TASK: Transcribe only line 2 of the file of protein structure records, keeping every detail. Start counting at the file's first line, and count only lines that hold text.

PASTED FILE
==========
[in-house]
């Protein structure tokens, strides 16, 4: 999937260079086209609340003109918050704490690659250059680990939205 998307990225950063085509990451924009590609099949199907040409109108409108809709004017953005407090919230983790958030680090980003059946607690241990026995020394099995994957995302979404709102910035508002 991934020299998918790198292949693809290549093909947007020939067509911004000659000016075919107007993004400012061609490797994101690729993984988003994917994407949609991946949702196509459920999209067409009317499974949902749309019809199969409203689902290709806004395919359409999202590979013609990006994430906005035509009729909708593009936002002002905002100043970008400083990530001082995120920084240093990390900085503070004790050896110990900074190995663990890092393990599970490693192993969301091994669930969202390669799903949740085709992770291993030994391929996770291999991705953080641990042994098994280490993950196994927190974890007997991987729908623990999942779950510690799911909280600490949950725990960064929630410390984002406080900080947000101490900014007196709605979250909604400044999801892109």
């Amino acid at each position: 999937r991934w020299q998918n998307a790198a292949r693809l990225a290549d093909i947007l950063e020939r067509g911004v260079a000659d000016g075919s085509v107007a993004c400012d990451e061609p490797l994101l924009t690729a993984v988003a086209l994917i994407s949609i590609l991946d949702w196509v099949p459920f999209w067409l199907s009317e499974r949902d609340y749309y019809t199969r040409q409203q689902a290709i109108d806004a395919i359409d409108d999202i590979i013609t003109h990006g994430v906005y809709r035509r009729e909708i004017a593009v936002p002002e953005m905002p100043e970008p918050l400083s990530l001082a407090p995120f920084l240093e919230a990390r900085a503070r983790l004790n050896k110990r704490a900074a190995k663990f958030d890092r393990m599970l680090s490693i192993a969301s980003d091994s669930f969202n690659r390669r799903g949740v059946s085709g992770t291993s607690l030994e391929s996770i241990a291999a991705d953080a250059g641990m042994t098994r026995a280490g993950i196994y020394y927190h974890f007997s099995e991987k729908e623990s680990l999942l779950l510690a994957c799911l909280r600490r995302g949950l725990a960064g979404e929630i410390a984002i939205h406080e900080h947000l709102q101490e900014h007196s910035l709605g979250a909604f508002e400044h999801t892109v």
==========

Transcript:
């Protein structure tokens, strides 16, 4: 999937260079086209609340003109918050704490690659250059680990939205 998307990225950063085509990451924009590609099949199907040409109108409108809709004017953005407090919230983790958030680090980003059946607690241990026995020394099995994957995302979404709102910035508002 991934020299998918790198292949693809290549093909947007020939067509911004000659000016075919107007993004400012061609490797994101690729993984988003994917994407949609991946949702196509459920999209067409009317499974949902749309019809199969409203689902290709806004395919359409999202590979013609990006994430906005035509009729909708593009936002002002905002100043970008400083990530001082995120920084240093990390900085503070004790050896110990900074190995663990890092393990599970490693192993969301091994669930969202390669799903949740085709992770291993030994391929996770291999991705953080641990042994098994280490993950196994927190974890007997991987729908623990999942779950510690799911909280600490949950725990960064929630410390984002406080900080947000101490900014007196709605979250909604400044999801892109």